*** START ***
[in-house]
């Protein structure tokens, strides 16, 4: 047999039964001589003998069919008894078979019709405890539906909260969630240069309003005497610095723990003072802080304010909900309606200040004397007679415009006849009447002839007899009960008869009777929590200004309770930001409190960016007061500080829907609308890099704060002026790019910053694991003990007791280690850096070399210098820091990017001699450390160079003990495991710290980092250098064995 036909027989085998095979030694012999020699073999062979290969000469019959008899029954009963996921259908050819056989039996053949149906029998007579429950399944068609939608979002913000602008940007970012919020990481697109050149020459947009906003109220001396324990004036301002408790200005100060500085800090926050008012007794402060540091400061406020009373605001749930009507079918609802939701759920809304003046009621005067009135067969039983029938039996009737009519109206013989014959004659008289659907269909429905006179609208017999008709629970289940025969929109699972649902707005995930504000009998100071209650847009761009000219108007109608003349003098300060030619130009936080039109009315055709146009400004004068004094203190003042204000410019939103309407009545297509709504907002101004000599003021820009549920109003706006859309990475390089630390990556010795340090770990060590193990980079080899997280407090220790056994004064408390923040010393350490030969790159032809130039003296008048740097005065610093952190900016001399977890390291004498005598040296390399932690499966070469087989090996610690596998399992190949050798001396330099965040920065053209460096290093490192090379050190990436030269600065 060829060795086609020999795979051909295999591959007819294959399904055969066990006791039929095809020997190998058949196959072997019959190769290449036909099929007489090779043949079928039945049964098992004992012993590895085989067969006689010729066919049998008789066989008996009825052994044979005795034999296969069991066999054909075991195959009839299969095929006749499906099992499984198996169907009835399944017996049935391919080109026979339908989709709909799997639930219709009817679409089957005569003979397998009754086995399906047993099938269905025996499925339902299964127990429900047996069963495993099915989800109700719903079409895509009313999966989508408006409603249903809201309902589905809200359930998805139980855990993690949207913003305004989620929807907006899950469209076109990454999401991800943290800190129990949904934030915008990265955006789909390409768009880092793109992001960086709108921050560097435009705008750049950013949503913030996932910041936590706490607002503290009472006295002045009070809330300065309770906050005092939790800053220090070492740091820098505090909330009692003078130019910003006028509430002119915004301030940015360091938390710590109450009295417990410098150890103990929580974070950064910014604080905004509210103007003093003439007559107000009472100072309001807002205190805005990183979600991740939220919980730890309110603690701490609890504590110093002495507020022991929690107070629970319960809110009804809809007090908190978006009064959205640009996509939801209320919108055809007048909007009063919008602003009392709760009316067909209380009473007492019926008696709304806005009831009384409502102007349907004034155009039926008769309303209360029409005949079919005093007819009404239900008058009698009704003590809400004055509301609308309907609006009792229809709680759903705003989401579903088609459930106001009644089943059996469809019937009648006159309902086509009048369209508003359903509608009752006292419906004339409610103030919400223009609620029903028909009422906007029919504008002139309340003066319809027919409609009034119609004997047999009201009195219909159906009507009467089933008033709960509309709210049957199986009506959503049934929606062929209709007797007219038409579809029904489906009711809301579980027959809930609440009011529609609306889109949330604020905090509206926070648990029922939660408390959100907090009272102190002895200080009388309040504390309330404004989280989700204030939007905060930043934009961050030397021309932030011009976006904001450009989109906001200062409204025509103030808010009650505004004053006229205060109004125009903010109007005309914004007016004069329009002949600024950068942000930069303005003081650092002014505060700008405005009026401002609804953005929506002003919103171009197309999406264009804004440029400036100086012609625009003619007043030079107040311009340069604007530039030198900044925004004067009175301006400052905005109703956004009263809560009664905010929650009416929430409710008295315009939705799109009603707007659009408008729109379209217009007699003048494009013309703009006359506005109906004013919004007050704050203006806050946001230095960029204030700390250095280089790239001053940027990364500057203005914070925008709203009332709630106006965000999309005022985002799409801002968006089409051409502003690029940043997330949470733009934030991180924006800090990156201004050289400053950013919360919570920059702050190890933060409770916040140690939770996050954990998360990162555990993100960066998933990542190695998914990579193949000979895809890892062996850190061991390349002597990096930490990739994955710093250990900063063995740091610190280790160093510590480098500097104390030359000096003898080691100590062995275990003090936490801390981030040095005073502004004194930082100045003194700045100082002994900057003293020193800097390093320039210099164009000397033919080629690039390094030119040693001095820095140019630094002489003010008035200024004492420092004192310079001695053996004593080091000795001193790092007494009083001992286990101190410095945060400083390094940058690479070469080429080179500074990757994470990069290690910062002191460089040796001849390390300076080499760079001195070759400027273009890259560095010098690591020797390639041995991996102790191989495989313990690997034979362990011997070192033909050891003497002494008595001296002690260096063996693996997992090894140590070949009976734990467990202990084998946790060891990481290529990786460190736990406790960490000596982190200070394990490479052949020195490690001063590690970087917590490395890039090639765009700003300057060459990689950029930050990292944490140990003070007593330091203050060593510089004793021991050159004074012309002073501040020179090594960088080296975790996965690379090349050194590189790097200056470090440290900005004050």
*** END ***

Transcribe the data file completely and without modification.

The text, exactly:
[in-house]
């Protein structure tokens, strides 16, 4: 047999039964001589003998069919008894078979019709405890539906909260969630240069309003005497610095723990003072802080304010909900309606200040004397007679415009006849009447002839007899009960008869009777929590200004309770930001409190960016007061500080829907609308890099704060002026790019910053694991003990007791280690850096070399210098820091990017001699450390160079003990495991710290980092250098064995 036909027989085998095979030694012999020699073999062979290969000469019959008899029954009963996921259908050819056989039996053949149906029998007579429950399944068609939608979002913000602008940007970012919020990481697109050149020459947009906003109220001396324990004036301002408790200005100060500085800090926050008012007794402060540091400061406020009373605001749930009507079918609802939701759920809304003046009621005067009135067969039983029938039996009737009519109206013989014959004659008289659907269909429905006179609208017999008709629970289940025969929109699972649902707005995930504000009998100071209650847009761009000219108007109608003349003098300060030619130009936080039109009315055709146009400004004068004094203190003042204000410019939103309407009545297509709504907002101004000599003021820009549920109003706006859309990475390089630390990556010795340090770990060590193990980079080899997280407090220790056994004064408390923040010393350490030969790159032809130039003296008048740097005065610093952190900016001399977890390291004498005598040296390399932690499966070469087989090996610690596998399992190949050798001396330099965040920065053209460096290093490192090379050190990436030269600065 060829060795086609020999795979051909295999591959007819294959399904055969066990006791039929095809020997190998058949196959072997019959190769290449036909099929007489090779043949079928039945049964098992004992012993590895085989067969006689010729066919049998008789066989008996009825052994044979005795034999296969069991066999054909075991195959009839299969095929006749499906099992499984198996169907009835399944017996049935391919080109026979339908989709709909799997639930219709009817679409089957005569003979397998009754086995399906047993099938269905025996499925339902299964127990429900047996069963495993099915989800109700719903079409895509009313999966989508408006409603249903809201309902589905809200359930998805139980855990993690949207913003305004989620929807907006899950469209076109990454999401991800943290800190129990949904934030915008990265955006789909390409768009880092793109992001960086709108921050560097435009705008750049950013949503913030996932910041936590706490607002503290009472006295002045009070809330300065309770906050005092939790800053220090070492740091820098505090909330009692003078130019910003006028509430002119915004301030940015360091938390710590109450009295417990410098150890103990929580974070950064910014604080905004509210103007003093003439007559107000009472100072309001807002205190805005990183979600991740939220919980730890309110603690701490609890504590110093002495507020022991929690107070629970319960809110009804809809007090908190978006009064959205640009996509939801209320919108055809007048909007009063919008602003009392709760009316067909209380009473007492019926008696709304806005009831009384409502102007349907004034155009039926008769309303209360029409005949079919005093007819009404239900008058009698009704003590809400004055509301609308309907609006009792229809709680759903705003989401579903088609459930106001009644089943059996469809019937009648006159309902086509009048369209508003359903509608009752006292419906004339409610103030919400223009609620029903028909009422906007029919504008002139309340003066319809027919409609009034119609004997047999009201009195219909159906009507009467089933008033709960509309709210049957199986009506959503049934929606062929209709007797007219038409579809029904489906009711809301579980027959809930609440009011529609609306889109949330604020905090509206926070648990029922939660408390959100907090009272102190002895200080009388309040504390309330404004989280989700204030939007905060930043934009961050030397021309932030011009976006904001450009989109906001200062409204025509103030808010009650505004004053006229205060109004125009903010109007005309914004007016004069329009002949600024950068942000930069303005003081650092002014505060700008405005009026401002609804953005929506002003919103171009197309999406264009804004440029400036100086012609625009003619007043030079107040311009340069604007530039030198900044925004004067009175301006400052905005109703956004009263809560009664905010929650009416929430409710008295315009939705799109009603707007659009408008729109379209217009007699003048494009013309703009006359506005109906004013919004007050704050203006806050946001230095960029204030700390250095280089790239001053940027990364500057203005914070925008709203009332709630106006965000999309005022985002799409801002968006089409051409502003690029940043997330949470733009934030991180924006800090990156201004050289400053950013919360919570920059702050190890933060409770916040140690939770996050954990998360990162555990993100960066998933990542190695998914990579193949000979895809890892062996850190061991390349002597990096930490990739994955710093250990900063063995740091610190280790160093510590480098500097104390030359000096003898080691100590062995275990003090936490801390981030040095005073502004004194930082100045003194700045100082002994900057003293020193800097390093320039210099164009000397033919080629690039390094030119040693001095820095140019630094002489003010008035200024004492420092004192310079001695053996004593080091000795001193790092007494009083001992286990101190410095945060400083390094940058690479070469080429080179500074990757994470990069290690910062002191460089040796001849390390300076080499760079001195070759400027273009890259560095010098690591020797390639041995991996102790191989495989313990690997034979362990011997070192033909050891003497002494008595001296002690260096063996693996997992090894140590070949009976734990467990202990084998946790060891990481290529990786460190736990406790960490000596982190200070394990490479052949020195490690001063590690970087917590490395890039090639765009700003300057060459990689950029930050990292944490140990003070007593330091203050060593510089004793021991050159004074012309002073501040020179090594960088080296975790996965690379090349050194590189790097200056470090440290900005004050």